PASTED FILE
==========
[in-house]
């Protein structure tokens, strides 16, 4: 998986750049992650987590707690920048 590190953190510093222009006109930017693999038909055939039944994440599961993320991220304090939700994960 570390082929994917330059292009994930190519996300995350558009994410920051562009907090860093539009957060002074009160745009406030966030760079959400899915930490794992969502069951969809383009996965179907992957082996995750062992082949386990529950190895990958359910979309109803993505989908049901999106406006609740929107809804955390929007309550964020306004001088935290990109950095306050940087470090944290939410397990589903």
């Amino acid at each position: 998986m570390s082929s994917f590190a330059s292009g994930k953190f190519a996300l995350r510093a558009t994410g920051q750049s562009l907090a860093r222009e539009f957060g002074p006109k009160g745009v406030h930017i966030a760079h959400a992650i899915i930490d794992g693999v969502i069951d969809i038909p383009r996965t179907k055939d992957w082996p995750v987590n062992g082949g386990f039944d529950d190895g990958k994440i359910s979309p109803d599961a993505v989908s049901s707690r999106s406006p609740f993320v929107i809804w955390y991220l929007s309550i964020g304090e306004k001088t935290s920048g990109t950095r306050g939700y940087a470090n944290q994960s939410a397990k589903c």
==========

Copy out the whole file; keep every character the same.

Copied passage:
[in-house]
């Protein structure tokens, strides 16, 4: 998986750049992650987590707690920048 590190953190510093222009006109930017693999038909055939039944994440599961993320991220304090939700994960 570390082929994917330059292009994930190519996300995350558009994410920051562009907090860093539009957060002074009160745009406030966030760079959400899915930490794992969502069951969809383009996965179907992957082996995750062992082949386990529950190895990958359910979309109803993505989908049901999106406006609740929107809804955390929007309550964020306004001088935290990109950095306050940087470090944290939410397990589903």
């Amino acid at each position: 998986m570390s082929s994917f590190a330059s292009g994930k953190f190519a996300l995350r510093a558009t994410g920051q750049s562009l907090a860093r222009e539009f957060g002074p006109k009160g745009v406030h930017i966030a760079h959400a992650i899915i930490d794992g693999v969502i069951d969809i038909p383009r996965t179907k055939d992957w082996p995750v987590n062992g082949g386990f039944d529950d190895g990958k994440i359910s979309p109803d599961a993505v989908s049901s707690r999106s406006p609740f993320v929107i809804w955390y991220l929007s309550i964020g304090e306004k001088t935290s920048g990109t950095r306050g939700y940087a470090n944290q994960s939410a397990k589903c």